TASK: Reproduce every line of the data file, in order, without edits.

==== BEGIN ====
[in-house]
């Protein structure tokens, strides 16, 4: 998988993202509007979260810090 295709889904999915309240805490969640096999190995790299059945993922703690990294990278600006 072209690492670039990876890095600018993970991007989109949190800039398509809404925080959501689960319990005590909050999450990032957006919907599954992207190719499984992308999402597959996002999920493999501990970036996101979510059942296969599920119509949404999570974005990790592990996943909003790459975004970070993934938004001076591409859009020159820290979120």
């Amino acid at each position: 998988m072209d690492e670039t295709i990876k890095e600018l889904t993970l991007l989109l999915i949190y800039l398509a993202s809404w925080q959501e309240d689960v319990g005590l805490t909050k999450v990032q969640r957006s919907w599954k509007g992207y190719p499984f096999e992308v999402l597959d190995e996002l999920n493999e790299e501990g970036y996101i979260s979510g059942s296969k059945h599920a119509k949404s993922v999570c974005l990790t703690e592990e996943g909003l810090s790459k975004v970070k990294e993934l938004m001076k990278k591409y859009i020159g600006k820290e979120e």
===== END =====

[in-house]
């Protein structure tokens, strides 16, 4: 998988993202509007979260810090 295709889904999915309240805490969640096999190995790299059945993922703690990294990278600006 072209690492670039990876890095600018993970991007989109949190800039398509809404925080959501689960319990005590909050999450990032957006919907599954992207190719499984992308999402597959996002999920493999501990970036996101979510059942296969599920119509949404999570974005990790592990996943909003790459975004970070993934938004001076591409859009020159820290979120």
């Amino acid at each position: 998988m072209d690492e670039t295709i990876k890095e600018l889904t993970l991007l989109l999915i949190y800039l398509a993202s809404w925080q959501e309240d689960v319990g005590l805490t909050k999450v990032q969640r957006s919907w599954k509007g992207y190719p499984f096999e992308v999402l597959d190995e996002l999920n493999e790299e501990g970036y996101i979260s979510g059942s296969k059945h599920a119509k949404s993922v999570c974005l990790t703690e592990e996943g909003l810090s790459k975004v970070k990294e993934l938004m001076k990278k591409y859009i020159g600006k820290e979120e």